DLFT experiments with cyclic butylene terephtalate

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Proceedings titleSPE Automotive and Composites Divisions - 12th Annual Automotive Composites Conference and Exhibition 2012, ACCE 2012: Unleashing the Power of Design
Conference12th Annual Automotive Composites Conference & Exhibition (ACCE 2012), 11-13 September 2012, Troy, Michigan, USA
Pages110122; # of pages: 13
SubjectAutomotive applications; Cyclic butylene terephthalates; High molecular weight; Homogeneous mixtures; Material temperature; Poly(butylene terephthalate); Polymerization process; Processing equipment; Automobile exhibitions; Butenes; Composite materials; Glass fibers; Mechanical properties; Molecular weight; Oligomers; Polymerization; Reinforcement; Residence time distribution; Viscosity; Molds
AbstractCyclic oligomers have low molecular weights and therefore exhibit very low viscosities (in the order of 20 mPa.s) in contrast to the resulting high viscosities related to high molecular weightsobtained after polymerization. This characteristic is very appealing for the production of polymer composites since by taking advantage of the low viscosity, fibres can be thoroughly wetted by the cyclic oligomer before starting the reactive process of polymerization. As a result, a homogeneous mixture with a uniform volumetric distribution of reinforcing fibres in the polymer matrix is expected with the use of appropriate processing equipment. Cyclic butylene terephthalate (CBT®) has been successfully polymerized into poly(butylene terephthalate) (PBT) using a variety of tin or titanate-based initiators. An exploratory project has been initiated by NRC at the Magna-NRC Composites Centre of Excellence (MNCCE) with the participation of Cyclics Corporation (Cyclics) as the supplier of CBT for trials using the D-LFT process. The goal is to assess a number of aspects involved in the simultaneous reactive extrusion/compounding process using CBT fibreglass reinforcement in a D-LFT process in order to determine the adequate processing conditions to produce parts. This paper presents a description of the experiments conducted up to date and the results obtained thereby. Parts were produced using a test specimen mould with a shot-pot device and a storage tub for automotive applications. Samples were characterized for tensile, flexural and impact tests. Density measurements were taken at different points of the tub to examine the uniformity of the composite material obtained. Plaques moulded with the test specimen mould showed good mechanical properties which exceed typical values for PP with 40% glass composites. The experiments proved the feasibility of the use of the open ring polymerization process in a D-LFT system. A set of operating conditions including temperature profile, screw speed and feed rate was established to achieve the adequate residence time and material temperature history for the effective processing of CBT in the D-LFT system.Mechanical properties measured from the moulded part (tub) showed significantly lower values than those for the test specimen mould. These were related to incomplete packing of the material in the cavity of the mould, the high residence time required and non-optimal shot size.High variability within the parts and between parts produced is thought to be a consequence of the processing difficulties for the tub mould.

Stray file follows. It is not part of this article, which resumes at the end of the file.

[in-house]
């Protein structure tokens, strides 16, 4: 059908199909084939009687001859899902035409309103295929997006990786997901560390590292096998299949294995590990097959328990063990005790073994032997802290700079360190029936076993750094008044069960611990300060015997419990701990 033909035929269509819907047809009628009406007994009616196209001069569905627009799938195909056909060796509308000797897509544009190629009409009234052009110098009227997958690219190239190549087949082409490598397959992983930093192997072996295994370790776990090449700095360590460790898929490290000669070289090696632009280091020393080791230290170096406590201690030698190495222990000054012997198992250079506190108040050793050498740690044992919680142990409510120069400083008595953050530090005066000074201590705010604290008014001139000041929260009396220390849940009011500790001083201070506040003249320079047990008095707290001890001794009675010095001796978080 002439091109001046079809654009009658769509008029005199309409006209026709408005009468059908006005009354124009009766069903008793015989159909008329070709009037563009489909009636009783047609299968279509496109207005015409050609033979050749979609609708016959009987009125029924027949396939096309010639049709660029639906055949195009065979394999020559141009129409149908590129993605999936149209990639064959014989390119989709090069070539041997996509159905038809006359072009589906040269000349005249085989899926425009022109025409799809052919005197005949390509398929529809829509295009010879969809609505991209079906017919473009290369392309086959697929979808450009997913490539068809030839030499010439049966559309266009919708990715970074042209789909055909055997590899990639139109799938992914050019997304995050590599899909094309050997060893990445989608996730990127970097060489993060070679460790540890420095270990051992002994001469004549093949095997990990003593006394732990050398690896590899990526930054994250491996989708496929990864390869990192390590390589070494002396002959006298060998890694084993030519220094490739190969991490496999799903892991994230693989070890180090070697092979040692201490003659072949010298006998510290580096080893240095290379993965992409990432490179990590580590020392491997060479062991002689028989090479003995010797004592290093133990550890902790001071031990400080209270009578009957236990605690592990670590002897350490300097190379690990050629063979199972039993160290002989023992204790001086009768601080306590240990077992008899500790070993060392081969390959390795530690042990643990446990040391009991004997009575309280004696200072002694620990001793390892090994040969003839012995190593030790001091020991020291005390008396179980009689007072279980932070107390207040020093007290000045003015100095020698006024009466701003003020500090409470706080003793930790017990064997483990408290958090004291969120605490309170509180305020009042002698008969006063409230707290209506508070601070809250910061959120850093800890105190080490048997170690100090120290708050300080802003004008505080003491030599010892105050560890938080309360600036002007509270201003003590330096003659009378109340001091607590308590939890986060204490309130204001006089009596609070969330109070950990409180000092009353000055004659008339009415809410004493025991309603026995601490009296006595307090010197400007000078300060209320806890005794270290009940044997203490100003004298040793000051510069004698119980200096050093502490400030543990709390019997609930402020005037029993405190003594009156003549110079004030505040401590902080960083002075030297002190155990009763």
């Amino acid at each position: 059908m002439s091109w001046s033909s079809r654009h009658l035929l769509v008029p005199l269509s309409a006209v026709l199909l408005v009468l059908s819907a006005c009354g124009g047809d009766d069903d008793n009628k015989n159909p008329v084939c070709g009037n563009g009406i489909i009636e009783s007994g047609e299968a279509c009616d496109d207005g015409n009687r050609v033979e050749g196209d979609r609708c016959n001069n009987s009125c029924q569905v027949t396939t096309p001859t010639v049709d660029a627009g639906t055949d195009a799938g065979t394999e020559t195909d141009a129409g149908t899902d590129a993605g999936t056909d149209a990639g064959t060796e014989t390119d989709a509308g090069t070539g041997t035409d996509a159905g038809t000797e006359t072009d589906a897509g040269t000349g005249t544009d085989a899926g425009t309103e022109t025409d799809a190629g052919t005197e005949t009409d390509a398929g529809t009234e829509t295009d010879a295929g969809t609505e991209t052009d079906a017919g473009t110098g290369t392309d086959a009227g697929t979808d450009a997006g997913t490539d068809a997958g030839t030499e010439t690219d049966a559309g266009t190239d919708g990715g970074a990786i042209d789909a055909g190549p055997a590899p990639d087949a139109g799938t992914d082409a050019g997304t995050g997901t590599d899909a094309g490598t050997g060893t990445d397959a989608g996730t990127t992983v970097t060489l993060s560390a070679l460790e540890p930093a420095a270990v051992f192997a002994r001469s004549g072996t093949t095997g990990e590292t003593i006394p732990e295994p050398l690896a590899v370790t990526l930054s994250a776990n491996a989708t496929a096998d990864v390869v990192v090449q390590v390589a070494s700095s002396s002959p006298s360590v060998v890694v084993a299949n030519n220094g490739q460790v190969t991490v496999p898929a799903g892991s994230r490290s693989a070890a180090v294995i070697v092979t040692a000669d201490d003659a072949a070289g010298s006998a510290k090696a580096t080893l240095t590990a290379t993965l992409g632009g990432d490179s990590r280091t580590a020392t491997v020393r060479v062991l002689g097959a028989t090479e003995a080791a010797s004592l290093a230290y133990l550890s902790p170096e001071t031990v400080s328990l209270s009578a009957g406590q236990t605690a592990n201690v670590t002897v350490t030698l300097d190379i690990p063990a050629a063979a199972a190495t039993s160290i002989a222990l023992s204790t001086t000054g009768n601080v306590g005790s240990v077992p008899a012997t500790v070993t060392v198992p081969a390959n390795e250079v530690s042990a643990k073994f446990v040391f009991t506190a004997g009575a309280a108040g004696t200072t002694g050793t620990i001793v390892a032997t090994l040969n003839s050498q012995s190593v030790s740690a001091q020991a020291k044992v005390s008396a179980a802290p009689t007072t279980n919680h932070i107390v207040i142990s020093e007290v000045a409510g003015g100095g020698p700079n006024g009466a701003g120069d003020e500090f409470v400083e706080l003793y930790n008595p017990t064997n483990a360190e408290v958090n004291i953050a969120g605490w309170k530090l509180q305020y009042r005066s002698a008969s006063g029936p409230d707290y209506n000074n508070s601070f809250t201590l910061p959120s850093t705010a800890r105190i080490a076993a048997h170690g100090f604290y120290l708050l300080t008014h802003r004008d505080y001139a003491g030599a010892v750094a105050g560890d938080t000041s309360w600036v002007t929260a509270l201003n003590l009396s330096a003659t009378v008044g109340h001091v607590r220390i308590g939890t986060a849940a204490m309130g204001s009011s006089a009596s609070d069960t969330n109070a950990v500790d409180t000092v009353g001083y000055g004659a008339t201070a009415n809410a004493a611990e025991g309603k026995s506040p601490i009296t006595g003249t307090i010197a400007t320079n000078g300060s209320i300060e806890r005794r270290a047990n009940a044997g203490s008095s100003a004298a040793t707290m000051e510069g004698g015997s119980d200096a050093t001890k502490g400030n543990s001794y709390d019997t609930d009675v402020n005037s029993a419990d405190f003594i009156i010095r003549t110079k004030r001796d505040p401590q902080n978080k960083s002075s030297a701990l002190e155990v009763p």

Publication date
AffiliationAutomotive; National Research Council Canada
Peer reviewedYes
NRC number139298
NPARC number21047062
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Record identifier956ab768-30fc-4a91-b7b2-1747dea631a5
Record created2012-11-28
Record modified2016-05-09
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